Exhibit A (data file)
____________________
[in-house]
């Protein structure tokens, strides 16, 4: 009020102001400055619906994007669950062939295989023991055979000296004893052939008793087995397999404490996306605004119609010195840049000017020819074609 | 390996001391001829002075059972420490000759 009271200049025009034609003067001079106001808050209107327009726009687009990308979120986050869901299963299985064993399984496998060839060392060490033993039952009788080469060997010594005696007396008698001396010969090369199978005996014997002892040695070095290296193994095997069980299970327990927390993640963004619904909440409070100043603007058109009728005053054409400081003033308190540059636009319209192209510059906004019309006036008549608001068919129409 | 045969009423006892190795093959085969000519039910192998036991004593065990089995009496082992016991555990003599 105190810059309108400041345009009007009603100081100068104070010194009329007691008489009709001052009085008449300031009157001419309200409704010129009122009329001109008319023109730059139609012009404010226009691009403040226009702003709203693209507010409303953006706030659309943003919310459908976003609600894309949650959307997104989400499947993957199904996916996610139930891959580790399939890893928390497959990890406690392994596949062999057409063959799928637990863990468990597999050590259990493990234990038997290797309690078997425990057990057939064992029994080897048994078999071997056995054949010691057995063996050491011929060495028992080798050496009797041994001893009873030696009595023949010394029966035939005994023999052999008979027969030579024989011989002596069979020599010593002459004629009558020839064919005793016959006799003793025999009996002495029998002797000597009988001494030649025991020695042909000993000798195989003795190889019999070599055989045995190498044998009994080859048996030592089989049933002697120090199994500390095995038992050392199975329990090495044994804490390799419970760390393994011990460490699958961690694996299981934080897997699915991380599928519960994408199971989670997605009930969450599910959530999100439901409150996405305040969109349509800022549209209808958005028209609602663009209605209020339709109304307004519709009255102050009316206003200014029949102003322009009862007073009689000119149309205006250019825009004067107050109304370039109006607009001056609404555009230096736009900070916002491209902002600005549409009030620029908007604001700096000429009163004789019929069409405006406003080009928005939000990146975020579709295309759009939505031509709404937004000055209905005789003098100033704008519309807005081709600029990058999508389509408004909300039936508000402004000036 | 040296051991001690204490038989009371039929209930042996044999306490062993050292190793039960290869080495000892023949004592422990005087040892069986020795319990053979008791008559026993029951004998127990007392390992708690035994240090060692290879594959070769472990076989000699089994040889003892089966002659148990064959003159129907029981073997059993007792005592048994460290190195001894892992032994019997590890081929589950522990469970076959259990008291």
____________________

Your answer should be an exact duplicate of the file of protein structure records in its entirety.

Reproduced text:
[in-house]
């Protein structure tokens, strides 16, 4: 009020102001400055619906994007669950062939295989023991055979000296004893052939008793087995397999404490996306605004119609010195840049000017020819074609 | 390996001391001829002075059972420490000759 009271200049025009034609003067001079106001808050209107327009726009687009990308979120986050869901299963299985064993399984496998060839060392060490033993039952009788080469060997010594005696007396008698001396010969090369199978005996014997002892040695070095290296193994095997069980299970327990927390993640963004619904909440409070100043603007058109009728005053054409400081003033308190540059636009319209192209510059906004019309006036008549608001068919129409 | 045969009423006892190795093959085969000519039910192998036991004593065990089995009496082992016991555990003599 105190810059309108400041345009009007009603100081100068104070010194009329007691008489009709001052009085008449300031009157001419309200409704010129009122009329001109008319023109730059139609012009404010226009691009403040226009702003709203693209507010409303953006706030659309943003919310459908976003609600894309949650959307997104989400499947993957199904996916996610139930891959580790399939890893928390497959990890406690392994596949062999057409063959799928637990863990468990597999050590259990493990234990038997290797309690078997425990057990057939064992029994080897048994078999071997056995054949010691057995063996050491011929060495028992080798050496009797041994001893009873030696009595023949010394029966035939005994023999052999008979027969030579024989011989002596069979020599010593002459004629009558020839064919005793016959006799003793025999009996002495029998002797000597009988001494030649025991020695042909000993000798195989003795190889019999070599055989045995190498044998009994080859048996030592089989049933002697120090199994500390095995038992050392199975329990090495044994804490390799419970760390393994011990460490699958961690694996299981934080897997699915991380599928519960994408199971989670997605009930969450599910959530999100439901409150996405305040969109349509800022549209209808958005028209609602663009209605209020339709109304307004519709009255102050009316206003200014029949102003322009009862007073009689000119149309205006250019825009004067107050109304370039109006607009001056609404555009230096736009900070916002491209902002600005549409009030620029908007604001700096000429009163004789019929069409405006406003080009928005939000990146975020579709295309759009939505031509709404937004000055209905005789003098100033704008519309807005081709600029990058999508389509408004909300039936508000402004000036 | 040296051991001690204490038989009371039929209930042996044999306490062993050292190793039960290869080495000892023949004592422990005087040892069986020795319990053979008791008559026993029951004998127990007392390992708690035994240090060692290879594959070769472990076989000699089994040889003892089966002659148990064959003159129907029981073997059993007792005592048994460290190195001894892992032994019997590890081929589950522990469970076959259990008291």